“…a butler who is forever attempting to formulate his own strong opinions on his employer’s affairs is bound to lack one quality essential in all good professionals: namely, loyalty. . . . Indeed, I would be among the last to advocate bestowing one’s loyalty carelessly on any lady or gentleman who happens to employ one for a time. However, if a butler is to be of any worth to anything or anybody in life, there must surely come a time when he ceases his searching; a time when he must say to himself: This employer embodies all that I find noble and admirable…” 
At the end of his three decades serving at Darlington Hall, which an American has purchased from the English family, in the comfort of his new employer’s car, Stevens embarks on a week-long road trip in the country. During the sojourn that takes him off-the-beaten-path through Salisbury, Somerset, and Compton, the butler looks back in his career, which demonstrates exemplary professionalism, and reassures himself that he has served humanity by serving a great gentleman.
A great butler can only be, surely, one who can point to his years of service and say that he has applied his talents to serving a great gentleman—and through the latter, to serving humanity. 
. . . who believe that the sort of idealism prevalent amongst our generation, namely the notion that we butlers should aspire to serve those great gentlemen who further the cause of humanity. 
Lurking in the fray of his consciousness is doubt of Lord Darlington’s true nature and his role in the Treaty of Versailles. That the house will stand empty, in fact, for the first time since it was built while he’s away, makes Stevens feel reluctant about the trip. He will stay and attend to all the responsibilities were it not that he does have important professional reasons in respect to the staffing problems. He is to meet Darlington’s former house keeper, one Miss Kenton, who conveys her thought of returning to work. Sudden missive from Miss Kenton, who ponders with regret decisions made in the far-off past provokes in him a rueful nostalgia, although the prospect of seeing her fills him with exhilaration.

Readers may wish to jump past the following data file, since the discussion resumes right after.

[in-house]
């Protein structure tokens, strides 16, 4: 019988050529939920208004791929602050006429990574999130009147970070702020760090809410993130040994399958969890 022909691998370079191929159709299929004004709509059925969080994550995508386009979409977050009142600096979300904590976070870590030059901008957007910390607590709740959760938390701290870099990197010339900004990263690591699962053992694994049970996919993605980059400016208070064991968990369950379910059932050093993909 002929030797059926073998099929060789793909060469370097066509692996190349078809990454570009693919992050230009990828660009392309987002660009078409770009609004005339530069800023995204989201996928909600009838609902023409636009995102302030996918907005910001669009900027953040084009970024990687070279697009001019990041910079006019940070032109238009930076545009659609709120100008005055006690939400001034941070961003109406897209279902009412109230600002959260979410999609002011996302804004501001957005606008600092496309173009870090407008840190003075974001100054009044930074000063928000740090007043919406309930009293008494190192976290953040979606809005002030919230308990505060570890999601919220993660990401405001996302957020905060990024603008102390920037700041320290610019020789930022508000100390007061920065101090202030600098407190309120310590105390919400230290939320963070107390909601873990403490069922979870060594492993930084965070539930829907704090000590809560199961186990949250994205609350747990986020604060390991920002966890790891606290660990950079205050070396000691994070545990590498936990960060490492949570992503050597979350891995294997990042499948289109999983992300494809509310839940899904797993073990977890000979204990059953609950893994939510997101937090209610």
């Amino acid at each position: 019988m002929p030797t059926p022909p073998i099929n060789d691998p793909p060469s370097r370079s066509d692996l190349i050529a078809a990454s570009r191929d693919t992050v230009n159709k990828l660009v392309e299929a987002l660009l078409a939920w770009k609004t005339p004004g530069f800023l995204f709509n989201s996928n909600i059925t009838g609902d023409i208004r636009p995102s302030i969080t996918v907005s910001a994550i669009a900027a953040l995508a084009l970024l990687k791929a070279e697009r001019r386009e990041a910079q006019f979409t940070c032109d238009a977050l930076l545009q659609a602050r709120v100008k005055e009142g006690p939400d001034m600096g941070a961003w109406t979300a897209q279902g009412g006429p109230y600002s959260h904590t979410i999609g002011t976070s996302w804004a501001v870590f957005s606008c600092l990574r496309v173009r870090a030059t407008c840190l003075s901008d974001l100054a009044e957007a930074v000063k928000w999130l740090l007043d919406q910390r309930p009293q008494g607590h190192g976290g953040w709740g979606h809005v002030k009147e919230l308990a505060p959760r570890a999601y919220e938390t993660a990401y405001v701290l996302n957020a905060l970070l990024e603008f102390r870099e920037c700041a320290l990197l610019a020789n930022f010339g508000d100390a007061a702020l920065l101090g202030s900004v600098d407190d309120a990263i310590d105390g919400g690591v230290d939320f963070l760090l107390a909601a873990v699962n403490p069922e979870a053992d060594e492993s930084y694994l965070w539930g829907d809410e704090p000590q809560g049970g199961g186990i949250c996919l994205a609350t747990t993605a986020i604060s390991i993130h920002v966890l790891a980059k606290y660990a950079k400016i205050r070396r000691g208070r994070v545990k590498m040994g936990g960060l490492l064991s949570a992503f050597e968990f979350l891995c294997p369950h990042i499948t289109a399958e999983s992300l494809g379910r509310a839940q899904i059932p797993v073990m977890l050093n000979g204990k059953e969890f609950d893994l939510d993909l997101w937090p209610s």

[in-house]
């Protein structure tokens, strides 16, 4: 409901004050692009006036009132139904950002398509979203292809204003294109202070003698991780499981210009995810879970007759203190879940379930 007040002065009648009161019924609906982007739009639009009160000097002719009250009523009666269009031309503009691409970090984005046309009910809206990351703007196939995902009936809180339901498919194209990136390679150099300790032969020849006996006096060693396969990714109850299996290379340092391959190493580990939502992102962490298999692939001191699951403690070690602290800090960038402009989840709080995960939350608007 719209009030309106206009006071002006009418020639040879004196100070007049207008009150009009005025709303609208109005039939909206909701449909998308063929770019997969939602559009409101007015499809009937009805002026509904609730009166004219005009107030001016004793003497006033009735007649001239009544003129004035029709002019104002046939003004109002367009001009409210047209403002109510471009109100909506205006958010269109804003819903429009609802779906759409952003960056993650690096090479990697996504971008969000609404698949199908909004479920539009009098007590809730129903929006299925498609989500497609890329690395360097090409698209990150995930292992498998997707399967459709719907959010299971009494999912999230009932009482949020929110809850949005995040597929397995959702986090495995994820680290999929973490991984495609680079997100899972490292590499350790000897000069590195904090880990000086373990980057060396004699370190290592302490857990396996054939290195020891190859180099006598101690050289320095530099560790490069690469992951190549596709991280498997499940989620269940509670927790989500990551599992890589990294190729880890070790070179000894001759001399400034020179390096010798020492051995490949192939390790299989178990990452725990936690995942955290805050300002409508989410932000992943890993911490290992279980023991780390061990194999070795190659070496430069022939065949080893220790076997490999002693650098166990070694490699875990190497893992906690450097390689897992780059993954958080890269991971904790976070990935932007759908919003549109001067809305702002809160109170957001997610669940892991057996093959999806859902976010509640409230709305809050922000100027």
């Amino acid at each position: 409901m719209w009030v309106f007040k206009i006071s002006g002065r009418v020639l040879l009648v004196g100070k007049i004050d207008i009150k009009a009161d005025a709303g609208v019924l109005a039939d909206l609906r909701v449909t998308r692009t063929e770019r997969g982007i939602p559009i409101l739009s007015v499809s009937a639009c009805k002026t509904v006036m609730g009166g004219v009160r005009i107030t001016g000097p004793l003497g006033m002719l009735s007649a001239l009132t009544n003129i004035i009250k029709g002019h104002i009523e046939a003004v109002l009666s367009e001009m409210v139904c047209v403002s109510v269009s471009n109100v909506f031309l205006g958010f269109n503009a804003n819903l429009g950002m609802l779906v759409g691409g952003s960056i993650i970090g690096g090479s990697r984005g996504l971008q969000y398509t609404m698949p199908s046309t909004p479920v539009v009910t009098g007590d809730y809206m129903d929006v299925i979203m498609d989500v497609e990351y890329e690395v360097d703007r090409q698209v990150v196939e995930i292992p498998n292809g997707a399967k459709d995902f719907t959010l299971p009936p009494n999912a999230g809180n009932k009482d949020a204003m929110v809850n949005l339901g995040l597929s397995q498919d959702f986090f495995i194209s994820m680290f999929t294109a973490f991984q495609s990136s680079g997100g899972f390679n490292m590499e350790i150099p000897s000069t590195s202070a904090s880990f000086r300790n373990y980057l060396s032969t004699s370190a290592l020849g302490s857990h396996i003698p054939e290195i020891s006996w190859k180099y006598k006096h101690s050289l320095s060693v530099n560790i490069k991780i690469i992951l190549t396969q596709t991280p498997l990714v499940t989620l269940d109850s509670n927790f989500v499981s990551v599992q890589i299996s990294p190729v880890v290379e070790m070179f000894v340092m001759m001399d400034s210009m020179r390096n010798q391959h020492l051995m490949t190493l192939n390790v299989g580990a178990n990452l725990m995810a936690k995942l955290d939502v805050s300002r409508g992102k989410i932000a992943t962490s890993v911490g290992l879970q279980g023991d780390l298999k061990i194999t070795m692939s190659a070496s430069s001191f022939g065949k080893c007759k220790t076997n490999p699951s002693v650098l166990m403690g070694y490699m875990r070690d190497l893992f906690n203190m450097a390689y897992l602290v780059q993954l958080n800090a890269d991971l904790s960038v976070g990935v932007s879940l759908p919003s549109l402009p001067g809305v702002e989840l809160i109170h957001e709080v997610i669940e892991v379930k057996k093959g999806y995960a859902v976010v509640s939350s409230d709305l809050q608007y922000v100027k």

‘Do you realize, Mr Stevens, how much it would have meant to me if you had thought to share your feelings last year? . . . Do you realize how much it would have helped me? Why, Mr Stevens, why, why, why do you always have to pretend? 
Stevens’ rhetorical inquiry of what makes a great butler, which demands formal and proper diction that Ishiguro always exemplifies, mandates a dignity that suppresses Stevens’ individuality. In order to achieve this greatness, which is no more than will-o’-the-wisp, he denies and leaves unexpressed his personal feelings and beliefs, even love. He is deprived of any intimacy with anybody in the book, or worse, his life. As his caters to his employer’s interests, he inhabits the role of an imperturbable butler whose pursuit of refinery has completely taken over his personal life. Coiled with a rueful nostalgia, he reflects upon the loss of his father in his absence with the consolation that he might have achieved a modest degree of dignity in the face of contingent pressures.
‘Miss Kenton, please don’t think me unduly improper in not ascending to see my father in his deceased condition just at this moment. You see, I know my father would have wished me to carry on just now.” 
‘Indeed, why should I deny it? For all its sad associations, whenever I recall that evening today, I find I do so with a large sense of triumph.’ 
So misguided is his pursuit of dignity that Miss Kenton might have perceived her attempt to show affection toward him will be unrequited. The Remains of the Day explores of the sensation of memory that is forgone, memory that is only embedded in the mind. Stevens might not have expressed his shame but implicitly the novel delves into the loss of ideals and dreams.
245 pp. [Read/Skim/Toss]